"The scheme failed," prosecutors said in the indictment, when Pence accepted all certified Biden-Harris votes on Jan. 6, 2021. 

Hoffman told the Arizona Republic in a statement that he is "innocent of any crime," and "I look forward to the day when I am vindicated of this naked political persecution by the judicial process." 

An attorney for Lamon also told the Arizona Republic the indictment is "a politically motivated prosecution."

The Arizona Republican Party called the indictments a "blatant and unprecedented abuse of prosecutorial power" and said it "condemns these actions in the strongest terms."

The charges being brought include fraud, forgery, and conspiracy, which are class 2, 4, and 5 felonies, Mayes said.  

Arizona is one of seven states that Trump lost in 2020 where the former president's allies allegedly attempted to create a fraudulent register of electors.  

"Unwilling to accept" the fact that Biden won the 2020 presidential election, the defendants "schemed to prevent the lawful transfer of the presidency" by raising false claims of election fraud and organizing fake elector votes, the indictment said.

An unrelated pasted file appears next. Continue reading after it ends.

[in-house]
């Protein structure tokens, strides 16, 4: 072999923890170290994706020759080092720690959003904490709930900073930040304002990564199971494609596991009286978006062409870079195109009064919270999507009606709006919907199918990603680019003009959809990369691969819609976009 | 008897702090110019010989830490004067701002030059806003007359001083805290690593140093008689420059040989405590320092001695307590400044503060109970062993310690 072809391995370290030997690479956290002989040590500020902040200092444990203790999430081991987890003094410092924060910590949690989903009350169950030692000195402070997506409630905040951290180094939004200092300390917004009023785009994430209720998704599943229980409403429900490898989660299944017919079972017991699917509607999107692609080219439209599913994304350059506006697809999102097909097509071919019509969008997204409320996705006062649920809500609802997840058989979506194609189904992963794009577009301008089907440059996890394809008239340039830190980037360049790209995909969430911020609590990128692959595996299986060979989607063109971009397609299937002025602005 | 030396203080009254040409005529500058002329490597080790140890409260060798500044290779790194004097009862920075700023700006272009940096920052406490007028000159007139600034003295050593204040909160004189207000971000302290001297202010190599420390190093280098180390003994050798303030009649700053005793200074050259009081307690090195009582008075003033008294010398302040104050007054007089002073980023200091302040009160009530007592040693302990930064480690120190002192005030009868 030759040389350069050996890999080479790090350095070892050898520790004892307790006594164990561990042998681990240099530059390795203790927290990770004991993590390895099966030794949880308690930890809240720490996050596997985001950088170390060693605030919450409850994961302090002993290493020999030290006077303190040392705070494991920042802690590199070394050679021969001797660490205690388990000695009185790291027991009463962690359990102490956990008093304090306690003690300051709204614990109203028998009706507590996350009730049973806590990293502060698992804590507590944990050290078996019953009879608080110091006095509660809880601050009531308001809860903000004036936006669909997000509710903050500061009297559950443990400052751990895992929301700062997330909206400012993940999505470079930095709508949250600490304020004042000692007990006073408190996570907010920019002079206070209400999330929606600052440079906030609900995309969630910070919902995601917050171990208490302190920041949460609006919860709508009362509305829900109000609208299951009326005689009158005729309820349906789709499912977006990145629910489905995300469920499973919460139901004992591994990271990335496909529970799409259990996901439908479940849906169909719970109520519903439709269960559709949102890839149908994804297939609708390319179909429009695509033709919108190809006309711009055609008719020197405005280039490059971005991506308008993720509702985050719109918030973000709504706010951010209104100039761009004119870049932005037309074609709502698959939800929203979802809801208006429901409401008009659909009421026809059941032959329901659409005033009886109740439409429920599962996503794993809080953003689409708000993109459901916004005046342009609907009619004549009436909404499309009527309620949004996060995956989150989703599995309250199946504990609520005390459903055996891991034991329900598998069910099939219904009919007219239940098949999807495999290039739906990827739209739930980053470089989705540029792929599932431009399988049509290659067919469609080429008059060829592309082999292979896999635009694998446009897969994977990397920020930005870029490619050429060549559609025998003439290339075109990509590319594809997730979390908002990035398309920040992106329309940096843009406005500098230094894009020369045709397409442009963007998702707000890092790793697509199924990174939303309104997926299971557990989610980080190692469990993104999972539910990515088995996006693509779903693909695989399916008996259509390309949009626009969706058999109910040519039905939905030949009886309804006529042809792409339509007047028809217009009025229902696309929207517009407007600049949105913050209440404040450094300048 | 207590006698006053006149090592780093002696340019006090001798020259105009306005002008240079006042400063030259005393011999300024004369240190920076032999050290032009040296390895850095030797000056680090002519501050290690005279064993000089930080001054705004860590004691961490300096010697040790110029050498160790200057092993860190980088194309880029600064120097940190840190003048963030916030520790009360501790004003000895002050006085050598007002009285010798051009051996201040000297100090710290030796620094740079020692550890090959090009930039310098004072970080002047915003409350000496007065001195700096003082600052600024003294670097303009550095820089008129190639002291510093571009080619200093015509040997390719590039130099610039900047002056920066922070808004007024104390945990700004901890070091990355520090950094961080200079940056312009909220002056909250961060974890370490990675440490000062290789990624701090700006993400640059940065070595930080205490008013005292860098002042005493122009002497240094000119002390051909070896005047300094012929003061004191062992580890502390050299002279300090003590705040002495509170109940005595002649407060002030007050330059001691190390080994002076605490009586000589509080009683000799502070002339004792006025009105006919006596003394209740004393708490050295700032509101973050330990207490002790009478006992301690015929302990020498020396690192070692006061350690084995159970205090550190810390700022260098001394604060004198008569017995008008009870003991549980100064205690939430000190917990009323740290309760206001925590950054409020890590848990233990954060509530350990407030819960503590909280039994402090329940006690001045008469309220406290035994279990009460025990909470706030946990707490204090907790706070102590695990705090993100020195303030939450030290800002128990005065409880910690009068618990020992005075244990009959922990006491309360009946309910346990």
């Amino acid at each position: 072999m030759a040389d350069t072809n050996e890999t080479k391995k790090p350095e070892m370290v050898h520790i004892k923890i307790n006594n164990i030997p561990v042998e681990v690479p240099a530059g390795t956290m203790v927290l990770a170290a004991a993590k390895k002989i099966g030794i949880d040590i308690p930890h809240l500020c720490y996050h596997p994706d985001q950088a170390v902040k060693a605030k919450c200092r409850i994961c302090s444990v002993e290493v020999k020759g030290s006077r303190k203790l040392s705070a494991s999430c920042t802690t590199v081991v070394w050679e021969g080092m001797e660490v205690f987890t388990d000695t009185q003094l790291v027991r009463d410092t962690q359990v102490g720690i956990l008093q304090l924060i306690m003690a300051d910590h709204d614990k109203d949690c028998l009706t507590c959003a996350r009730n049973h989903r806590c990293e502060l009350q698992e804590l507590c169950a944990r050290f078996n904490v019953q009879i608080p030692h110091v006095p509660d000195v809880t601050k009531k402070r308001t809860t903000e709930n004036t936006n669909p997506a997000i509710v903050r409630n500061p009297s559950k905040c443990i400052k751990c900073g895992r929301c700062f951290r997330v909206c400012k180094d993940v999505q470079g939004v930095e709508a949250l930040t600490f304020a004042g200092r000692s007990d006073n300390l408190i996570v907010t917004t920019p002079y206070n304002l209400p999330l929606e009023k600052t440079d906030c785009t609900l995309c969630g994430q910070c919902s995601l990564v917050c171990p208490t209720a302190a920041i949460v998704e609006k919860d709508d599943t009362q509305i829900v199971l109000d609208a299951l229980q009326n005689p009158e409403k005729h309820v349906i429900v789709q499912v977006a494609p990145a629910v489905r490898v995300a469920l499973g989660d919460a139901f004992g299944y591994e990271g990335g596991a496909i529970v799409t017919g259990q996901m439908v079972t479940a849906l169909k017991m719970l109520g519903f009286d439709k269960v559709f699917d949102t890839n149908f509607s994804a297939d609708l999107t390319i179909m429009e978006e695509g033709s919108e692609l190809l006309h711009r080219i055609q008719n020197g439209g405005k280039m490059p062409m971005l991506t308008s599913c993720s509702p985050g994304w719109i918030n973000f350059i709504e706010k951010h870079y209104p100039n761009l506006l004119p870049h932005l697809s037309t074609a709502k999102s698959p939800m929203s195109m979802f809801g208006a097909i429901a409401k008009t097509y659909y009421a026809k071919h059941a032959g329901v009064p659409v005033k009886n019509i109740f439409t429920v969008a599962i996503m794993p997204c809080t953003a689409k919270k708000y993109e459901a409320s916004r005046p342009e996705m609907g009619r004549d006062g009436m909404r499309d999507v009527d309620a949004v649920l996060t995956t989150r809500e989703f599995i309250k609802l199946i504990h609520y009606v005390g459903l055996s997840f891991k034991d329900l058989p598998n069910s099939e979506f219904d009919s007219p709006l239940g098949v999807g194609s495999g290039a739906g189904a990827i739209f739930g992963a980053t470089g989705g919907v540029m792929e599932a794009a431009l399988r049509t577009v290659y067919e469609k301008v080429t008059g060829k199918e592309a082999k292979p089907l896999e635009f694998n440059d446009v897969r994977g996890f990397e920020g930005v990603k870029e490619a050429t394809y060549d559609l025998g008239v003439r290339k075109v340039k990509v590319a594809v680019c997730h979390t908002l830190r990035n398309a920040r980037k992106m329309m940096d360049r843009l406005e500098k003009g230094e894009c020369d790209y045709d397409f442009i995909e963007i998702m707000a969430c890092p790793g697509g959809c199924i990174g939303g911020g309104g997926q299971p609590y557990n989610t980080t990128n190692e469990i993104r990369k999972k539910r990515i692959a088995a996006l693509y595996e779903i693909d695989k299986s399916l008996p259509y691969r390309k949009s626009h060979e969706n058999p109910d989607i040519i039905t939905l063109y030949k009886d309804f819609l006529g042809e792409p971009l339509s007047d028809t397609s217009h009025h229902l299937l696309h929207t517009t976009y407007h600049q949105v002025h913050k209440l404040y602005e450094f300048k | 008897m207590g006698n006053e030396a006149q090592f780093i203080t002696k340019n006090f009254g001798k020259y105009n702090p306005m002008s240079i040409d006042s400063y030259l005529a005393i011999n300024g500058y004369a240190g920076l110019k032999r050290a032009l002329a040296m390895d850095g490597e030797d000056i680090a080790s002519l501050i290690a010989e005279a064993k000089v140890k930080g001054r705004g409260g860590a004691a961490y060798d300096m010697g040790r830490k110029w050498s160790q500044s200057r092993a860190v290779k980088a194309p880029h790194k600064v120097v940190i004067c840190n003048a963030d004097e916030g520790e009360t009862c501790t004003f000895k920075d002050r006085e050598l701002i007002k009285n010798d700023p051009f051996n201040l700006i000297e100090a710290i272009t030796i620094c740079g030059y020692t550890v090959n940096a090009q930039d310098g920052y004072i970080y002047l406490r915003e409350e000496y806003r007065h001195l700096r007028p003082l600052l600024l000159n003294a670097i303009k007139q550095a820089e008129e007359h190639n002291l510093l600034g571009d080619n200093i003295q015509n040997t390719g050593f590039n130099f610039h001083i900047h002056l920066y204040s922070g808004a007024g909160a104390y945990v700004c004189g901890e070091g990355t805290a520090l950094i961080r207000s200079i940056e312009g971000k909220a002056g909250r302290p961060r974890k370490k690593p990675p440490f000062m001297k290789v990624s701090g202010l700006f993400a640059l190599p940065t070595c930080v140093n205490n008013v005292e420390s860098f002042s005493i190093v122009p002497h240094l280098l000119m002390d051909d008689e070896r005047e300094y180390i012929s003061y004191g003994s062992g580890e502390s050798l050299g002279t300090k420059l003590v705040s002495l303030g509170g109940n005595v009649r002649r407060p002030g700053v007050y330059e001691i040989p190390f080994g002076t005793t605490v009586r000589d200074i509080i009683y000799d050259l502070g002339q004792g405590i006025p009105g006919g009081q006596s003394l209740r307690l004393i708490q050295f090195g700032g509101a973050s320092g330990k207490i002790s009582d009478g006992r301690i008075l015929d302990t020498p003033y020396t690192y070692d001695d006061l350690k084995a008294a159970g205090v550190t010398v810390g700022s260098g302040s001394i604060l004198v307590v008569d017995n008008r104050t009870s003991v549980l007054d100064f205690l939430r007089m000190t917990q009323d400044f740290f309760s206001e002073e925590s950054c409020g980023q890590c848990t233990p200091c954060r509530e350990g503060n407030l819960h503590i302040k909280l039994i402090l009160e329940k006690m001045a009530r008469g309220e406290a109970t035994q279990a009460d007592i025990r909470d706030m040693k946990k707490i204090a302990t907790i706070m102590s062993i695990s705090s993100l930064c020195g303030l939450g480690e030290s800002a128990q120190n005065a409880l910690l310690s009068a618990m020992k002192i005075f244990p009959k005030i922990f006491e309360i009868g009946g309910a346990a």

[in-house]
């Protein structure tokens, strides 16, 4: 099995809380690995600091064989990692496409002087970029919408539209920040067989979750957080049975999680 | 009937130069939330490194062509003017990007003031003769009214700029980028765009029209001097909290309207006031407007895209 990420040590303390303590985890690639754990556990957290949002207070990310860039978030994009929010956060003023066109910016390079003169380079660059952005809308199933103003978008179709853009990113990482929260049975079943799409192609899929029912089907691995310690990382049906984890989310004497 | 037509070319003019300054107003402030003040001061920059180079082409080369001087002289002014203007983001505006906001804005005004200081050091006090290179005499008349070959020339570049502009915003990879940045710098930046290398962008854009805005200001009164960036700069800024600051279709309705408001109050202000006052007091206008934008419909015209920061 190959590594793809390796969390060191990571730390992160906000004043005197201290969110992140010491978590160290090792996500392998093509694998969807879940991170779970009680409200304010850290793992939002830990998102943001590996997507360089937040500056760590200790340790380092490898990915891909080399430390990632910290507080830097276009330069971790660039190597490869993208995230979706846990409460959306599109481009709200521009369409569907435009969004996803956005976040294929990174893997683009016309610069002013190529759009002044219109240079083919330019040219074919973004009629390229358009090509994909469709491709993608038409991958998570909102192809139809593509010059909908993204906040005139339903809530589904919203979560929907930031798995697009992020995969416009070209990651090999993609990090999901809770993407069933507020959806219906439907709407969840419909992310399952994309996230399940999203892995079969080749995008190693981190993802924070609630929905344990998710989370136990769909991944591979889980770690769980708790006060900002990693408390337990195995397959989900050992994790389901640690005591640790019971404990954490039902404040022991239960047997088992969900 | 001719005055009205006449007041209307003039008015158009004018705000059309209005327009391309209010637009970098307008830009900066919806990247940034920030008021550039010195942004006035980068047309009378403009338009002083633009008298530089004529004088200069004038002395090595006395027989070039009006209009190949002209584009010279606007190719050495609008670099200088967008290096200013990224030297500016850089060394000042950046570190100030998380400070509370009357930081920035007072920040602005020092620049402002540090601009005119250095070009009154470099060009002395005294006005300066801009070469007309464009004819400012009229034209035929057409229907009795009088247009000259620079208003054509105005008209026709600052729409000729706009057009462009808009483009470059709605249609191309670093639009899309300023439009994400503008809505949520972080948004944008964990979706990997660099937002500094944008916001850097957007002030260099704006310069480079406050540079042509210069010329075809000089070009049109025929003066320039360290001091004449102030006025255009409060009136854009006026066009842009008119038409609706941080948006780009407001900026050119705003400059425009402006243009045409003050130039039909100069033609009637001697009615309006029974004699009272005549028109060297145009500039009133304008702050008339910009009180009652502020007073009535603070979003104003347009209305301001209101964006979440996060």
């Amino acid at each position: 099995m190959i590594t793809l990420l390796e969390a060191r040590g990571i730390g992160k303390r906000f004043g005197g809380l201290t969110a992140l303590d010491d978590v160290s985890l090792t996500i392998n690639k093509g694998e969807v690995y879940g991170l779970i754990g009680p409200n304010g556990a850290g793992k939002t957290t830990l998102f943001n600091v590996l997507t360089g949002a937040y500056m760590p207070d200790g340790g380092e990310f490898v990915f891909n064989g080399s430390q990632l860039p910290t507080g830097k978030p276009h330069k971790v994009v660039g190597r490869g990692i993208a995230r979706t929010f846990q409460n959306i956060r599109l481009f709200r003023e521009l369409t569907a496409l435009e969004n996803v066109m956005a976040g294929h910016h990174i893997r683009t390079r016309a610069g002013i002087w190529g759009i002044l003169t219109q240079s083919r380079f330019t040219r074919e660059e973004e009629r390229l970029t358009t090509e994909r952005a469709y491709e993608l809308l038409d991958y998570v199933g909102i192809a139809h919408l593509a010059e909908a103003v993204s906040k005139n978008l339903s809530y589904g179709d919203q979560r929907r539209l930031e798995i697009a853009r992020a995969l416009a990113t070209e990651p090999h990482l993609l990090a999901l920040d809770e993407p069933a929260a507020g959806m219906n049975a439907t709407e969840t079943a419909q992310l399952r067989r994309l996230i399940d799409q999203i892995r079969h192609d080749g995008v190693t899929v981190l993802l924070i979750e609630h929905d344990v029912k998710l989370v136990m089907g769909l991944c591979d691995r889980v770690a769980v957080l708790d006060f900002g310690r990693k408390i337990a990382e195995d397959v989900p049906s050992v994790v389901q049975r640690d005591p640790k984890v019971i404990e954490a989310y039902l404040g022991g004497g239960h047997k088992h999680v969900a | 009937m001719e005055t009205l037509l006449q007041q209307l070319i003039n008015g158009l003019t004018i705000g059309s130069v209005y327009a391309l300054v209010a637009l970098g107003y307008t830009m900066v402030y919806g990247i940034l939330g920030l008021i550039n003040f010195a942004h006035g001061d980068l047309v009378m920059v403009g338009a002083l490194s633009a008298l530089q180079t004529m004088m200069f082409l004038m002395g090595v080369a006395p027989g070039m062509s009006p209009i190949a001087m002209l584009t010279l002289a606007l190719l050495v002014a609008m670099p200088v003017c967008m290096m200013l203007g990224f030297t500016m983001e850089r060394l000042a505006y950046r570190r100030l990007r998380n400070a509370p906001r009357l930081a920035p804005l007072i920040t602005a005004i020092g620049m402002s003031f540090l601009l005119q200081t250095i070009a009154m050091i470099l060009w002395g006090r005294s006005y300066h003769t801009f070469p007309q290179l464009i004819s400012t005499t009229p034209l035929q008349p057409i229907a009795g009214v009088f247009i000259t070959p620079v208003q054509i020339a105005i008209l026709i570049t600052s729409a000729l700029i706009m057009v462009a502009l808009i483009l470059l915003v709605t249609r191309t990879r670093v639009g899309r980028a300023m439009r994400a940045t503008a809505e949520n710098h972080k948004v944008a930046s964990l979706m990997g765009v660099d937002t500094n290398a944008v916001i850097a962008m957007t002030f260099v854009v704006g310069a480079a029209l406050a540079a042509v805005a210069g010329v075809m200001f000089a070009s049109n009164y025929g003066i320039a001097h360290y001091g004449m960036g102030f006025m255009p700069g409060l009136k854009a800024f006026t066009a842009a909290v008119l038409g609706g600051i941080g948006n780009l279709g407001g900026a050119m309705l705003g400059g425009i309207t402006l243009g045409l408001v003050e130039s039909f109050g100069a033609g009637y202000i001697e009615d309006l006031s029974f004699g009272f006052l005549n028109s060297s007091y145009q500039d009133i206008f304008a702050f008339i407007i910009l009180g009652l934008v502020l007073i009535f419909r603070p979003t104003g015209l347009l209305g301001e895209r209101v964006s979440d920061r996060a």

The alleged fraud was committed to prevent "the lawful transfer of the presidency of the United States," keeping "Trump in office against the will of Arizona voters, and depriving Arizona voters of their right to vote and have their votes counted," court documents said. 

The Arizona indictments came as Trump and 18 of his associates face charges of racketeering, election fraud and other charges in Fulton County, Georgia, over an alleged effort to overturn the 2020 presidential election, including the alternate elector scheme. That indictment alleged that some of the defendants solicited legislators to appoint new electors in other states besides Georgia, including Arizona.

In August of last year, the former president was indicted by a federal grand jury over alleged efforts to overturn the 2020 presidential election. That indictment, stemming from special counsel Jack Smith's investigation into Trump's actions following the 2020 election, cited a memo outlining a strategy for Trump supporters to serve as fake electors. 

The former president has denied all wrongdoing in both of those cases. 

Kathryn Watson, Scott MacFarlane and Olivia Rinaldi contributed reporting.